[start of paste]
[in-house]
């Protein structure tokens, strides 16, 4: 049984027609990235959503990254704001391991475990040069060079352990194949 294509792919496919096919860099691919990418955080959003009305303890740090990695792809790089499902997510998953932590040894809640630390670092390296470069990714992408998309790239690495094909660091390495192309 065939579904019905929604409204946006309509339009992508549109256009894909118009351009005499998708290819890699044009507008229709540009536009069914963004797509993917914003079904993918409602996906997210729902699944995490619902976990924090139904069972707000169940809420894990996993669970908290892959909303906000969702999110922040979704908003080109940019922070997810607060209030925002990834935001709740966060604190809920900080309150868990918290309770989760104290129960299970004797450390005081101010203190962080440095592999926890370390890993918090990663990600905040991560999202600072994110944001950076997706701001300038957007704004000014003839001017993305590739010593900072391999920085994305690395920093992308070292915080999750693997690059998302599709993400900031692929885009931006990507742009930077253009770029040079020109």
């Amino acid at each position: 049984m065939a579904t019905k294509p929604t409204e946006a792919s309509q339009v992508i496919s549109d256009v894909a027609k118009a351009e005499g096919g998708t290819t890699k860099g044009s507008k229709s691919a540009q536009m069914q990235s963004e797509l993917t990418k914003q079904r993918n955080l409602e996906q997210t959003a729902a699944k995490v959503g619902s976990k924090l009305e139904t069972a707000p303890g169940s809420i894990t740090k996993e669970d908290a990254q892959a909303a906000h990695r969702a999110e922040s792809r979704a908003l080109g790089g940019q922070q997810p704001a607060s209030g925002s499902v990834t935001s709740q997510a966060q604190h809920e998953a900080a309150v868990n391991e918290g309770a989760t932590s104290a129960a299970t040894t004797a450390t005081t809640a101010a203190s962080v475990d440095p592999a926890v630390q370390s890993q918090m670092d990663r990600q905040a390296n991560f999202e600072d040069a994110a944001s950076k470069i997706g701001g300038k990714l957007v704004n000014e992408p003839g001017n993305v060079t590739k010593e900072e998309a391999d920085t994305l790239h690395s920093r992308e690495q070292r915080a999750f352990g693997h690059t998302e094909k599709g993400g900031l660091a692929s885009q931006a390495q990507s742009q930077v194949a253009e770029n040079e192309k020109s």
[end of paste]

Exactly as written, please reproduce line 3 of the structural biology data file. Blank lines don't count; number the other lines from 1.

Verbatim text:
């Amino acid at each position: 049984m065939a579904t019905k294509p929604t409204e946006a792919s309509q339009v992508i496919s549109d256009v894909a027609k118009a351009e005499g096919g998708t290819t890699k860099g044009s507008k229709s691919a540009q536009m069914q990235s963004e797509l993917t990418k914003q079904r993918n955080l409602e996906q997210t959003a729902a699944k995490v959503g619902s976990k924090l009305e139904t069972a707000p303890g169940s809420i894990t740090k996993e669970d908290a990254q892959a909303a906000h990695r969702a999110e922040s792809r979704a908003l080109g790089g940019q922070q997810p704001a607060s209030g925002s499902v990834t935001s709740q997510a966060q604190h809920e998953a900080a309150v868990n391991e918290g309770a989760t932590s104290a129960a299970t040894t004797a450390t005081t809640a101010a203190s962080v475990d440095p592999a926890v630390q370390s890993q918090m670092d990663r990600q905040a390296n991560f999202e600072d040069a994110a944001s950076k470069i997706g701001g300038k990714l957007v704004n000014e992408p003839g001017n993305v060079t590739k010593e900072e998309a391999d920085t994305l790239h690395s920093r992308e690495q070292r915080a999750f352990g693997h690059t998302e094909k599709g993400g900031l660091a692929s885009q931006a390495q990507s742009q930077v194949a253009e770029n040079e192309k020109s």